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Its Grisha


Total Posts: 40
Joined: Nov 2019
 
Posted: 2020-04-29 17:17
Hi all, have an edge case I'm trying to wrap my head around here.

If I am long 15 shares of a stock and there is 4 for 1 reverse split, i now have 3.75 shares, .75 gets bought out and goes to cash, right?

What if I am short 15 shares and the same split happens? Do I need to pay out the cash value to buy back .75 shares? How is the price determined?

Minor detail I know, but I'm trying to do hyper-realistic backtesting at low asset levels to get a strategy seeded.

EspressoLover


Total Posts: 419
Joined: Jan 2015
 
Posted: 2020-04-29 22:27
Oh man, you don't know the rabbit hole you're opening up here. Welcome to the world of odd-lot arbitrage. To paraphrase Kissinger, the fights are vicious because the stakes are so low.

The short answer is that the tender price is often pre-set well before the actual date it occurs. And even then the tender price does not often match the actual market price to any degree. (Especially when management is crooked.) This often creates situations where the tender price significantly differs from the real price price, giving rise to arbitrage opportunities.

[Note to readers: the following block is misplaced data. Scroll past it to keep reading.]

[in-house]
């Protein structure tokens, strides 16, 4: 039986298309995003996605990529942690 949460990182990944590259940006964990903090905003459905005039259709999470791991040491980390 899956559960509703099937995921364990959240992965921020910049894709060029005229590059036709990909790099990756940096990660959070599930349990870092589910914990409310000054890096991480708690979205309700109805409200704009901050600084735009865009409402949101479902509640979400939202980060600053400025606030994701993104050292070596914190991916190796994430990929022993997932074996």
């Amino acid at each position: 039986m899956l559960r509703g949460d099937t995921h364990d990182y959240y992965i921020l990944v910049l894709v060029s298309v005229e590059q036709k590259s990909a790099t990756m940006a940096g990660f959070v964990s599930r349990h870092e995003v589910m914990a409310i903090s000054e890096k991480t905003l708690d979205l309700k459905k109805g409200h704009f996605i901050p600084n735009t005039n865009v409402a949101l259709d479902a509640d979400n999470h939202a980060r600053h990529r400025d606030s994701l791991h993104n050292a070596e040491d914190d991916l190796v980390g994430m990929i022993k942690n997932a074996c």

Also it usually isn't just fractional shares, but anything less than 100-shares. At least in the US, where 100 is the odd-lot threshold. There's a number of reasons. Trading or holding an odd-lot often incurs high costs, so it helps avoid shareholder lawsuits. Also the point of a reverse split is usually to reduce the number of shareholders, so tendering out small-holders is often the point.

Unless extreme precision is really important, I'd just assume that anything less than 100 shares get tendered at last market close. But if hyper-realism is very important, than you'll need to read the actual legal body of every tender offer closely.

Good questions outrank easy answers. -Paul Samuelson

Its Grisha


Total Posts: 40
Joined: Nov 2019
 
Posted: 2020-04-29 23:18
Thank you for a great response! Fascinating stuff about the arb. Given the strat has nothing to do with splits, doing text processing on tender offers is probably beyond scope :)

Considering many lots will be odd, I'm thinking to just avoid positions in anything after a split announcement but before the effective date. Otherwise having pieces of the (small) book abruptly going to cash is going to mess with my exposures.
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